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A Slew of Windows 95 Perspectives

March 10, 1997|KRISSY HARRIS

That thing, over there, shoved in the corner. That's a computer. And, chances are, it's all dolled up with Windows 95. Probably been there for a while now. Sure, a PC seemed like a great holiday gift. Billy and Susie could do their homework on it, and you could keep track of, well, whatever it is people keep track of. But now it's time to get the thing to do more than sit there, recalcitrant.

A book is what you need to get this thing to work. Why a book? Well, because you'll have outgrown that 90-something-page pamphlet included with your new $2,000 calculator by 3:15 this afternoon. So here are a few other titles you can choose from.

One thing you should know: Most Windows 95 books address the same topics.

You'll have one heckuva time finding a book that doesn't explain the Taskbar, the Start button, Windows Explorer, files and folders, drives, included programs and accessories, installation, personalization and the like. The differences rest in language (geek-speak or not), organization, depth of instruction and skill level.


"WINDOWS 95 FOR DUMMIES," by Andy Rathbone (IDG Books Worldwide, $19.99).

If you're at the office right now, take a look around. Someone has it. Maybe two or three people. It's got that tacky cover. You know the one. Who'd want to buy that?

Well, you would.

For a beginning computer user, "Windows 95 for Dummies" can't be beat for well-organized, easy-to-understand instructions. There's even a chapter devoted to "Stuff Everybody Thinks You Already Know," with explanations of basic computer elements like the cursor, the mouse and the DOS prompt. Though most people know what these things are, first-time users will be hard-pressed to find this information without first eliciting a smirk or two.

If this sounds a little too elementary for you, don't worry. The book is designed to let you skip ahead to sections on shortcuts, printing, adding and removing programs, personalizing the desktop, copying and moving files, using the Recycle Bin and sending e-mail.

"Windows 95 for Dummies" tells you in plain language how to do things, without all the scary computer terms many books use. It also wins the award for best description of the Start button: "Windows 95 is like an elevator that moves around your computer, and the Start button is like a panel of elevator buttons. By pushing the Start button, you tell Windows 95 where to go and what to do."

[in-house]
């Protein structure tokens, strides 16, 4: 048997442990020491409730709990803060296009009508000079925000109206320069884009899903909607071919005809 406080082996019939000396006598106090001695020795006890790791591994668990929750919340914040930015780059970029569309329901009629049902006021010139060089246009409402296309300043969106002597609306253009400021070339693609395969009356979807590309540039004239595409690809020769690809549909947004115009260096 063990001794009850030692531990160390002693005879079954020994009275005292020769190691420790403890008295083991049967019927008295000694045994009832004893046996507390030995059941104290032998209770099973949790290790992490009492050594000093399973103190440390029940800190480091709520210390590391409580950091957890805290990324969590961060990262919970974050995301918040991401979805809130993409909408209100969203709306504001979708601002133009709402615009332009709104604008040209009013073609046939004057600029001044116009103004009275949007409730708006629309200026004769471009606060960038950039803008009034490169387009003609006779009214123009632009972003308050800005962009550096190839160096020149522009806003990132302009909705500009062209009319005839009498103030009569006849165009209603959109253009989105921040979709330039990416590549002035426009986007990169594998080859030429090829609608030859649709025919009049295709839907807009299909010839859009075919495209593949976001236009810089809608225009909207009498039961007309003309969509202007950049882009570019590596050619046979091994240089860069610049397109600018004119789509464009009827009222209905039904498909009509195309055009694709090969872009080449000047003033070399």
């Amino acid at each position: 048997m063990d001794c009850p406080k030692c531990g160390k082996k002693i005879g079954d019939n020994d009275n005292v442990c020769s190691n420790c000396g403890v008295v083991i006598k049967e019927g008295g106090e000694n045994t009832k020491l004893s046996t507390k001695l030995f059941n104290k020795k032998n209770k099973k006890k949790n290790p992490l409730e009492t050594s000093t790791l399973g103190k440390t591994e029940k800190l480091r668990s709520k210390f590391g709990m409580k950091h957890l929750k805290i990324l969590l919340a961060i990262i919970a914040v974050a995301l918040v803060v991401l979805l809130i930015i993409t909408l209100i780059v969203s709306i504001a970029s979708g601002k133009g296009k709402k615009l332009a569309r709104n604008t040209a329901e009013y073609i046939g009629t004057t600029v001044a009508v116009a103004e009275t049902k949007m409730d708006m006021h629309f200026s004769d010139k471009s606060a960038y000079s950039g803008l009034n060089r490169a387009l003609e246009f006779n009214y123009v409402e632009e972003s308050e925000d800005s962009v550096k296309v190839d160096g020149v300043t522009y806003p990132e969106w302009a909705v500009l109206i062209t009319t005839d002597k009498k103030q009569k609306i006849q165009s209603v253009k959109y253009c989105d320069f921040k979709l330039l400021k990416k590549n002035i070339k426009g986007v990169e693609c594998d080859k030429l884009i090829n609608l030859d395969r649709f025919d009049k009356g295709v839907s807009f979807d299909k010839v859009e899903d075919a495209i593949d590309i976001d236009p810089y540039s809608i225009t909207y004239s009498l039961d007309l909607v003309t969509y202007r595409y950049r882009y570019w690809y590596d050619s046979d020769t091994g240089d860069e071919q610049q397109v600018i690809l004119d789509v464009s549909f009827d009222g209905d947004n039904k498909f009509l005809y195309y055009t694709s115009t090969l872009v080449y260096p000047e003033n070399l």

Among the highlights of the book: an overview of how Windows 95 has changed since Windows 3.1, with a table of Windows 95 replacements of Windows 3.1 programs and utilities; a table describing the various shapes of the cursor; and a chapter on error messages. There's even a work sheet for keeping track of all your computer information--disk space, printer model, memory, etc.--for quick reference.

Because it's for beginners, there isn't much detail on networks or multimedia, and faxing and Internet connection are not addressed at all. But for getting newbies up and running, "Windows 95 for Dummies" wipes the competition away.


"SPECIAL EDITION USING WINDOWS 95," by Ron Person (Que, $39.99, CD-ROM).

Many first-time Windows 95 users are either upgrading from Windows 3.1 or defecting from Macintosh, so the "Dummies" book may be a little too elementary. Or maybe you've been using Windows 95 for some time and are ready to get your hands a little dirtier.

This comprehensive and clear "special edition" is for those ready to move on and really start optimizing their operating systems.

Though the first section is called "Introducing Windows 95" and the section on "Understanding Windows 95" is broken down by experience level (beginning, advanced and power), don't be fooled. The language here is more complex and requires at least a moderate amount of computer knowledge to decipher.

"Using Windows 95" goes into detail on such topics as implementing, managing and securing a network (either local or remote); getting online and what to do once you're there; using and creating multimedia; improving performance; making sense of Briefcase; and managing files and folders. There's also an elaborate breakdown of what's new in Windows 95, an index of common problems and lots of good tips and notes in the margin.


"WINDOWS 95 MADE EASY," by Tom Sheldon (Osborne McGraw-Hill, $27.95).

This book covers all the bases in plain, simple English and gives users a look at the things your computers can do--though there are better guides for getting your computer to do them. Not as detailed for beginners as "Windows 95 for Dummies" nor as in-depth as "Using Windows 95," there is a lot of great step-by-step instruction for using the accessories and programs that come with Windows 95. Similar to the "Dummies" book, "Made Easy" is written so readers can skip around.

Though the beginning is muddled and poorly organized, "Made Easy" improves when it takes its time and really addresses a topic.

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